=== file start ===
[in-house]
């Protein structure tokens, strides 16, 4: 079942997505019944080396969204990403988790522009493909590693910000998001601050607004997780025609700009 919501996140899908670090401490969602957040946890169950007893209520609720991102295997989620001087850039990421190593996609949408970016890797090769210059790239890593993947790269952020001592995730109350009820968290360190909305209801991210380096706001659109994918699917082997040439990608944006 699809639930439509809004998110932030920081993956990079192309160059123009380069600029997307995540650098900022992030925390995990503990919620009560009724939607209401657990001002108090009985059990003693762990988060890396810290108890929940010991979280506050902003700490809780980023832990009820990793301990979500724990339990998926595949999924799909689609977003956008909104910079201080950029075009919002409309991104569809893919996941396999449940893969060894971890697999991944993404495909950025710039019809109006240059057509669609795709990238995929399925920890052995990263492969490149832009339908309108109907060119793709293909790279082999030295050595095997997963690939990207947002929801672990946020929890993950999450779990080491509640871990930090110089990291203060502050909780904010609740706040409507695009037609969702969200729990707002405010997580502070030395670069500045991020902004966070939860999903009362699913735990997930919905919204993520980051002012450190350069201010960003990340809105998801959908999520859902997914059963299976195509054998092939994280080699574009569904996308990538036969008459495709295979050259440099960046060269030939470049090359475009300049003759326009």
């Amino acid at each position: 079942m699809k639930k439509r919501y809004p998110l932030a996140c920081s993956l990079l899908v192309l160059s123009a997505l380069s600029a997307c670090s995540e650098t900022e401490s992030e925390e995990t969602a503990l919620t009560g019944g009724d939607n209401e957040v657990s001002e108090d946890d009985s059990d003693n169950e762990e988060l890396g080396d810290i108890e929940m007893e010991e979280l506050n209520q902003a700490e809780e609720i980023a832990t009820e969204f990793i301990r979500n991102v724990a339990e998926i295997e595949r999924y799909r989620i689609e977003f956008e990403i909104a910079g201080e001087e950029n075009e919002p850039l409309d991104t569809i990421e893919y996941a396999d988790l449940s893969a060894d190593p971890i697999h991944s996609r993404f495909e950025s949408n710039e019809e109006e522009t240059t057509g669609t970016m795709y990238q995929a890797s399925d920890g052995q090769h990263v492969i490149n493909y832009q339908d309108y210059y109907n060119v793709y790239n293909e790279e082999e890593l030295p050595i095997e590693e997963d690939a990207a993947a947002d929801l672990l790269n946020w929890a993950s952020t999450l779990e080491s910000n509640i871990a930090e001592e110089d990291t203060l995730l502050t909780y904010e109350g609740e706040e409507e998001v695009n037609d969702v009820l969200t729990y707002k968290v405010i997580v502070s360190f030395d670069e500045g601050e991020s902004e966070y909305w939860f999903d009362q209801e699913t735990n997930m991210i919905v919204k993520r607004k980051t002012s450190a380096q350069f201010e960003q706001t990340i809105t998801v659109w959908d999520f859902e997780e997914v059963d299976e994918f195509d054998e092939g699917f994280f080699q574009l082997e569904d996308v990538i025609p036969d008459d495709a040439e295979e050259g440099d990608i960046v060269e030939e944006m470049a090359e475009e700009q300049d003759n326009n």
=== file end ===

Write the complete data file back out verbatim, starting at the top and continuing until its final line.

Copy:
[in-house]
């Protein structure tokens, strides 16, 4: 079942997505019944080396969204990403988790522009493909590693910000998001601050607004997780025609700009 919501996140899908670090401490969602957040946890169950007893209520609720991102295997989620001087850039990421190593996609949408970016890797090769210059790239890593993947790269952020001592995730109350009820968290360190909305209801991210380096706001659109994918699917082997040439990608944006 699809639930439509809004998110932030920081993956990079192309160059123009380069600029997307995540650098900022992030925390995990503990919620009560009724939607209401657990001002108090009985059990003693762990988060890396810290108890929940010991979280506050902003700490809780980023832990009820990793301990979500724990339990998926595949999924799909689609977003956008909104910079201080950029075009919002409309991104569809893919996941396999449940893969060894971890697999991944993404495909950025710039019809109006240059057509669609795709990238995929399925920890052995990263492969490149832009339908309108109907060119793709293909790279082999030295050595095997997963690939990207947002929801672990946020929890993950999450779990080491509640871990930090110089990291203060502050909780904010609740706040409507695009037609969702969200729990707002405010997580502070030395670069500045991020902004966070939860999903009362699913735990997930919905919204993520980051002012450190350069201010960003990340809105998801959908999520859902997914059963299976195509054998092939994280080699574009569904996308990538036969008459495709295979050259440099960046060269030939470049090359475009300049003759326009």
């Amino acid at each position: 079942m699809k639930k439509r919501y809004p998110l932030a996140c920081s993956l990079l899908v192309l160059s123009a997505l380069s600029a997307c670090s995540e650098t900022e401490s992030e925390e995990t969602a503990l919620t009560g019944g009724d939607n209401e957040v657990s001002e108090d946890d009985s059990d003693n169950e762990e988060l890396g080396d810290i108890e929940m007893e010991e979280l506050n209520q902003a700490e809780e609720i980023a832990t009820e969204f990793i301990r979500n991102v724990a339990e998926i295997e595949r999924y799909r989620i689609e977003f956008e990403i909104a910079g201080e001087e950029n075009e919002p850039l409309d991104t569809i990421e893919y996941a396999d988790l449940s893969a060894d190593p971890i697999h991944s996609r993404f495909e950025s949408n710039e019809e109006e522009t240059t057509g669609t970016m795709y990238q995929a890797s399925d920890g052995q090769h990263v492969i490149n493909y832009q339908d309108y210059y109907n060119v793709y790239n293909e790279e082999e890593l030295p050595i095997e590693e997963d690939a990207a993947a947002d929801l672990l790269n946020w929890a993950s952020t999450l779990e080491s910000n509640i871990a930090e001592e110089d990291t203060l995730l502050t909780y904010e109350g609740e706040e409507e998001v695009n037609d969702v009820l969200t729990y707002k968290v405010i997580v502070s360190f030395d670069e500045g601050e991020s902004e966070y909305w939860f999903d009362q209801e699913t735990n997930m991210i919905v919204k993520r607004k980051t002012s450190a380096q350069f201010e960003q706001t990340i809105t998801v659109w959908d999520f859902e997780e997914v059963d299976e994918f195509d054998e092939g699917f994280f080699q574009l082997e569904d996308v990538i025609p036969d008459d495709a040439e295979e050259g440099d990608i960046v060269e030939e944006m470049a090359e475009e700009q300049d003759n326009n």